Often confused for a white girl walking down Western. She glares at everyone, defying them, enticing them, beckoning them all to define her, confine her into one box and packager her as a gringa, as a yuppy, as the gentrifying white girl that she isn’t, coming to take away all the brown in this city and erect condos in a grave yard city of used to be culture and community. But she is not white girl 'cause she's Puerto Rican, right? But she is white girl 'cause she talks "right" and isn't curly hair and dark dark brown for you, right? But she's not white girl 'cause she grew up Chicago, Spanish, and Humboldt Park, right? But she is white girl 'cause light skin means Spanish blood and Europe and money, right? She is not white girl for you today, though you’d like to turn her into one because she listens to punk rock and indie bands. She listens to so much more, she is an island and country and world of music and words and ideas and beings that you could never comprehend. She is whatever you want to paint her light brown skin to be.
At the Puerto Rican parade she is fire red eyes burning through the chest of a drunk man in the moon light. He is pressing up on her. Telling her she has a nice ass, how’d she get “that Puerto Rican ass” and oh she’s fine. How’d she get that Puerto Rican ass? As if her ass could be the rounding off of ocean and earth, the scent of suffering and smiling, migrations and identities mixed and confused slavery, vulnerable and seductive violation, governments, religion and politics of an island so far away. And sex, all about sex and eroticizing everything about her, even her short haircut that looks like a boy’s for his fantasies. He is drunk and you can see the center of her earth steaming out her eyes, molten hot core, her being, every sense of dignity, indignity, right and righteousness erupting from her clenched teeth and eyes. She blinks a calm dismissal at him and motions to tell him off with her fist.
And now she isn’t Puerto Rican ass anymore. He looks at her light brown face and through his drunken eyes thinks she’s Asian. “What the fuck you doing here Chinita?” Dis the Puerto Rican parade not China Town. Get the fuck outa Humboldt Park.” And now her fire storm is swirling, swarming brush fire destroying Chicago for a second time. She has always had a bad temper. Tonight there was enough alcohol and empanadas stuffed in her to let out the worst in her. And she steps up to him. She becomes years of oppression, of woman not speaking against the piercing eyes of men like this. She becomes a movement, a liberation unto herself. And she raises herself off the ground. She is not a tiny girl anymore. She grows wings and horns and calls upon the spirits of ancestry, the dead of her world to eat this little man. Devour him within his own lust and ignorance. Turn him into his liquor breath vapor, to evaporate with an offering y un baño. She washes herself of his sticky words, wipes away his stench and sex. And she is stronger than he is.
We pull her away from him before this becomes something worst. We try to calm her and distract her. We pull her away from him before she erupts, implodes and we have to explain to the city that we aren’t feminist terrorist planting bombs at parades to prove a point. We aren’t always indignant and militant. We don’t hate these men or every man. And we pull her away wishing she could have hit him. Wishing we weren’t all cowards. Wishing we didn’t have to fear for her safety and ours and the possibility of inciting a race and class and sex and everything riot in the middle of a nice summer night.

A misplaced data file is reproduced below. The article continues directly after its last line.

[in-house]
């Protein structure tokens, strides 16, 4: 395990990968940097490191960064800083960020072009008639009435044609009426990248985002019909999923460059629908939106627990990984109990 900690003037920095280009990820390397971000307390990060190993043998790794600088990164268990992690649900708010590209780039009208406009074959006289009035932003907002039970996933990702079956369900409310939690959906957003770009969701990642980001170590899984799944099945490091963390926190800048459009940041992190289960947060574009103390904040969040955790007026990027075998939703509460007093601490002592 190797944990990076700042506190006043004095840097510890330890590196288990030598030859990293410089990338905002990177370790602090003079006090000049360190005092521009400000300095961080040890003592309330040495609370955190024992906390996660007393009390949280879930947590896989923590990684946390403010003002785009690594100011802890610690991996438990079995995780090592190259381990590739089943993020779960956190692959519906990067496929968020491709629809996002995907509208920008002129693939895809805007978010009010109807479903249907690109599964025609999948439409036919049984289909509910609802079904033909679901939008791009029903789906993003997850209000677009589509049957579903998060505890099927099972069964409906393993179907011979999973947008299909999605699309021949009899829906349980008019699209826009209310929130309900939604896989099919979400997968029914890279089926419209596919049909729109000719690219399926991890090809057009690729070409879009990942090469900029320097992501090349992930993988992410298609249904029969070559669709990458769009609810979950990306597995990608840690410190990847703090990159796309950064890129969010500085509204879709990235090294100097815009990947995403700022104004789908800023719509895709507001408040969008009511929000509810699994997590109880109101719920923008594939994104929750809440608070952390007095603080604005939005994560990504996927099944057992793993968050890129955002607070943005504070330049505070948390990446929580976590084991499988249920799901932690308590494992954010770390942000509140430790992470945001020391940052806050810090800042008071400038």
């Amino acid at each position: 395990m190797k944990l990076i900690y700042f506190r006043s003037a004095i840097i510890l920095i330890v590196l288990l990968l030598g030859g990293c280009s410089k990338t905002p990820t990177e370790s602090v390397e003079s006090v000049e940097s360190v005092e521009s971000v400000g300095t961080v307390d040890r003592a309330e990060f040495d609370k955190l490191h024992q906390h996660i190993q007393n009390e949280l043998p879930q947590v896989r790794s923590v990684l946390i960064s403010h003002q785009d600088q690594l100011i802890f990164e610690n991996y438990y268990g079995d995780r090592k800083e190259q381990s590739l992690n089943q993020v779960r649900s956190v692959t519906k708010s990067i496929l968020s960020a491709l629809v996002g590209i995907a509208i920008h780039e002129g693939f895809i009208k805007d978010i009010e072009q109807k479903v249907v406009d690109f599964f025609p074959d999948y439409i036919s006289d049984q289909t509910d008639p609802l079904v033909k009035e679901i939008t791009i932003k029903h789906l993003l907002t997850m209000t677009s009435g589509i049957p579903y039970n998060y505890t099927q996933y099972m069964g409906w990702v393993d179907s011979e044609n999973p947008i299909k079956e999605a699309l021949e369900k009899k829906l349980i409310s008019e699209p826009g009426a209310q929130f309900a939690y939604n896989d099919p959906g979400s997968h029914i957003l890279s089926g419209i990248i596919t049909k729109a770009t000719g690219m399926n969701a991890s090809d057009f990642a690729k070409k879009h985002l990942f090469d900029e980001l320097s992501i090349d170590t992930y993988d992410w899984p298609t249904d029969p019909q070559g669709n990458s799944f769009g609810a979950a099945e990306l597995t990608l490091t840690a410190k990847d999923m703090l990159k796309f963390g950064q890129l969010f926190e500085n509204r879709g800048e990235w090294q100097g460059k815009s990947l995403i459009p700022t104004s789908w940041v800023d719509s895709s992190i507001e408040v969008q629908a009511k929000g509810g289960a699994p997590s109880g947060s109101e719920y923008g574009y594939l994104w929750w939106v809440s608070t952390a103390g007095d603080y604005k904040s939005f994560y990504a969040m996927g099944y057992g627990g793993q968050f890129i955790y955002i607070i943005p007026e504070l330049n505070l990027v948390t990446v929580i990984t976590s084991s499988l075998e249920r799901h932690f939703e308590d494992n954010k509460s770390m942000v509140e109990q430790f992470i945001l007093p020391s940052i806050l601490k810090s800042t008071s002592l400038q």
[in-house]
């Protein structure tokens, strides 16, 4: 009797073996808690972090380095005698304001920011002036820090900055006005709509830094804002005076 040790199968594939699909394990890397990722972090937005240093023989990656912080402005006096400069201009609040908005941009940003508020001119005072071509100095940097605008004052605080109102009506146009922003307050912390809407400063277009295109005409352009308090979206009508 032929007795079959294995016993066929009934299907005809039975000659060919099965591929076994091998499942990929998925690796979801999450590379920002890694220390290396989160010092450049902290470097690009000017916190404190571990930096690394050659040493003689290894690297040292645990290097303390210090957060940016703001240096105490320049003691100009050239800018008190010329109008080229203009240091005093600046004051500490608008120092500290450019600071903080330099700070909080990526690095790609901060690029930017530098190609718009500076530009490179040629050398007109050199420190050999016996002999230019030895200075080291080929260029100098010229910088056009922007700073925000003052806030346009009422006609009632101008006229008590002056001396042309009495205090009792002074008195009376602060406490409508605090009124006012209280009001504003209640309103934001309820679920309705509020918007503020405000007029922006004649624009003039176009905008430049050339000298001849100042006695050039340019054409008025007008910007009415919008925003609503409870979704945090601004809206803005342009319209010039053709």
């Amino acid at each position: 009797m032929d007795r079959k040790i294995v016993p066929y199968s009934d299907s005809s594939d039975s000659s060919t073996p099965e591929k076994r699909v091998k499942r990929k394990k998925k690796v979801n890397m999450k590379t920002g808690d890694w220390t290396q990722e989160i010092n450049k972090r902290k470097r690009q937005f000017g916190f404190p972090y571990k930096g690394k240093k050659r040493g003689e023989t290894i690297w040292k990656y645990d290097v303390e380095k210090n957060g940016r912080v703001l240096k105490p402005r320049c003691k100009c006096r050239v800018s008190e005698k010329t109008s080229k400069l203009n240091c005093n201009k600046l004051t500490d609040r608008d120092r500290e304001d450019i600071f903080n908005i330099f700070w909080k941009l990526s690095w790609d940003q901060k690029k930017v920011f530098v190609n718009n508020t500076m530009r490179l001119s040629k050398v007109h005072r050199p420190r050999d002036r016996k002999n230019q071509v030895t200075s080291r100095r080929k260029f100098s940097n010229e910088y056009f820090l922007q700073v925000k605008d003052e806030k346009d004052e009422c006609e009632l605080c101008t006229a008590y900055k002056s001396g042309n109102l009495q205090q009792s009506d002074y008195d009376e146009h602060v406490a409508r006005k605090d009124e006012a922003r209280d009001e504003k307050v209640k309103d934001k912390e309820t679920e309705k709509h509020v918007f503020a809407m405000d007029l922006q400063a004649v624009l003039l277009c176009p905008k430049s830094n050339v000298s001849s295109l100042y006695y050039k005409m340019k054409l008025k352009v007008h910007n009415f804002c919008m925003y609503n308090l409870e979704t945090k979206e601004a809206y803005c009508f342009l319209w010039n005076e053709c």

We’re back at her apartment and she’s a yuppy to this confused neighborhood for you and everyone again. And we listen to Celia Cruz and and then some Sleater Kinney and eat some left over chicken wings and drink Coronas. Her fire smothered once again. We should have let her go off on him. We should have let her speak loudly that she is not an object or an ideal, she is not the embodiment of anything other than herself. Why must she be the revolution, why must she be everything that the world isn’t, all the time. Why can’t she just go to a parade, laugh and not be aware of every influence and consequence and negotiate between her class, sex and race for you.
Those words stuck in her head as we drink the rest of the night away, trying to forget ourselves and the world. “Get out of Humboldt Park.” Get out of her Puerto Rican self. Get out of the home you were raised in. Get out of your sex and skin and education. Get out of your class. Get out of your orientation. Get out of your music and books and friends. Get out of your ideas. Get out of yourself, your hair, your eyes, your ass. Get out of this world because we don’t know where to put you. What part of this city to segregate you’re kind to. What kind to?
She sleeps and has a nightmare about grass around her on fire rising up over her. And the ocean is just out of her reach. And her reflection is out of reach. And the fire smells like a drunkard, and whispers, “Get out. Get out. Get out, now.” But she can’t and she screams.